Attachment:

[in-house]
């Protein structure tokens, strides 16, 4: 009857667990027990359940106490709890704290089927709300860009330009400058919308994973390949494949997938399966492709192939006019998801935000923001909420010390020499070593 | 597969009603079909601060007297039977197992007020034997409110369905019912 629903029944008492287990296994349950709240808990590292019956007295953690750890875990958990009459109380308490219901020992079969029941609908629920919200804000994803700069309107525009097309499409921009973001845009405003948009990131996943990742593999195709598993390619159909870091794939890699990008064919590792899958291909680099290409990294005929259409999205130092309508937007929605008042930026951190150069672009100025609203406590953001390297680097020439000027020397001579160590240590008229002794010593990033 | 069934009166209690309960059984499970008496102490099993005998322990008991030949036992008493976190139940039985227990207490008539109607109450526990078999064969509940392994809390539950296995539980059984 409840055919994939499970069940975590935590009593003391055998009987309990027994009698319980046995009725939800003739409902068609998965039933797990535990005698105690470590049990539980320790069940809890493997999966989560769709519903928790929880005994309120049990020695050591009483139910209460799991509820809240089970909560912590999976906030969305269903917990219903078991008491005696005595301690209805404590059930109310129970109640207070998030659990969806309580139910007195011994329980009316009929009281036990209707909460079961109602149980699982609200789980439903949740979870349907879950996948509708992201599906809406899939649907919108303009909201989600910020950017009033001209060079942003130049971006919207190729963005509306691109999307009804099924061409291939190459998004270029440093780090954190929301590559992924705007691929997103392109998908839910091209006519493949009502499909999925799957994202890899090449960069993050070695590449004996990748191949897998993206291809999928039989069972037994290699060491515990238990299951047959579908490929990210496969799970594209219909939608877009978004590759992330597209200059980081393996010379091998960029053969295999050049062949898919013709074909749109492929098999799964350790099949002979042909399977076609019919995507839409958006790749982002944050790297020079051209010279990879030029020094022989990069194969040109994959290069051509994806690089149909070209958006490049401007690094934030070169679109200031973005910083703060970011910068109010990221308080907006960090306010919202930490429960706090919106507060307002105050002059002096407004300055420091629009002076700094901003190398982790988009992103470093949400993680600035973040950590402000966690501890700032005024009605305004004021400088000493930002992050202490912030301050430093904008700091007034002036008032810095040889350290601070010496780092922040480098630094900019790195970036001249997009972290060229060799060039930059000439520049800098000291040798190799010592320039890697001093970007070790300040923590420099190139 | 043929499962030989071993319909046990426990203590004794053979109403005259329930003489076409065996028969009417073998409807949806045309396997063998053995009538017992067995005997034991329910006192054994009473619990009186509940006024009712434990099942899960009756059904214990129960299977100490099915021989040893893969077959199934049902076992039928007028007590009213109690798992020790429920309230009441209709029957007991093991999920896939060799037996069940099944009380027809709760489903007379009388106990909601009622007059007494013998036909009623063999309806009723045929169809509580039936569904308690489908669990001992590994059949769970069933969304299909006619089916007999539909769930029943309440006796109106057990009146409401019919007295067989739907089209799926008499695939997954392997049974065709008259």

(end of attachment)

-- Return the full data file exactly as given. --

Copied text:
[in-house]
């Protein structure tokens, strides 16, 4: 009857667990027990359940106490709890704290089927709300860009330009400058919308994973390949494949997938399966492709192939006019998801935000923001909420010390020499070593 | 597969009603079909601060007297039977197992007020034997409110369905019912 629903029944008492287990296994349950709240808990590292019956007295953690750890875990958990009459109380308490219901020992079969029941609908629920919200804000994803700069309107525009097309499409921009973001845009405003948009990131996943990742593999195709598993390619159909870091794939890699990008064919590792899958291909680099290409990294005929259409999205130092309508937007929605008042930026951190150069672009100025609203406590953001390297680097020439000027020397001579160590240590008229002794010593990033 | 069934009166209690309960059984499970008496102490099993005998322990008991030949036992008493976190139940039985227990207490008539109607109450526990078999064969509940392994809390539950296995539980059984 409840055919994939499970069940975590935590009593003391055998009987309990027994009698319980046995009725939800003739409902068609998965039933797990535990005698105690470590049990539980320790069940809890493997999966989560769709519903928790929880005994309120049990020695050591009483139910209460799991509820809240089970909560912590999976906030969305269903917990219903078991008491005696005595301690209805404590059930109310129970109640207070998030659990969806309580139910007195011994329980009316009929009281036990209707909460079961109602149980699982609200789980439903949740979870349907879950996948509708992201599906809406899939649907919108303009909201989600910020950017009033001209060079942003130049971006919207190729963005509306691109999307009804099924061409291939190459998004270029440093780090954190929301590559992924705007691929997103392109998908839910091209006519493949009502499909999925799957994202890899090449960069993050070695590449004996990748191949897998993206291809999928039989069972037994290699060491515990238990299951047959579908490929990210496969799970594209219909939608877009978004590759992330597209200059980081393996010379091998960029053969295999050049062949898919013709074909749109492929098999799964350790099949002979042909399977076609019919995507839409958006790749982002944050790297020079051209010279990879030029020094022989990069194969040109994959290069051509994806690089149909070209958006490049401007690094934030070169679109200031973005910083703060970011910068109010990221308080907006960090306010919202930490429960706090919106507060307002105050002059002096407004300055420091629009002076700094901003190398982790988009992103470093949400993680600035973040950590402000966690501890700032005024009605305004004021400088000493930002992050202490912030301050430093904008700091007034002036008032810095040889350290601070010496780092922040480098630094900019790195970036001249997009972290060229060799060039930059000439520049800098000291040798190799010592320039890697001093970007070790300040923590420099190139 | 043929499962030989071993319909046990426990203590004794053979109403005259329930003489076409065996028969009417073998409807949806045309396997063998053995009538017992067995005997034991329910006192054994009473619990009186509940006024009712434990099942899960009756059904214990129960299977100490099915021989040893893969077959199934049902076992039928007028007590009213109690798992020790429920309230009441209709029957007991093991999920896939060799037996069940099944009380027809709760489903007379009388106990909601009622007059007494013998036909009623063999309806009723045929169809509580039936569904308690489908669990001992590994059949769970069933969304299909006619089916007999539909769930029943309440006796109106057990009146409401019919007295067989739907089209799926008499695939997954392997049974065709008259």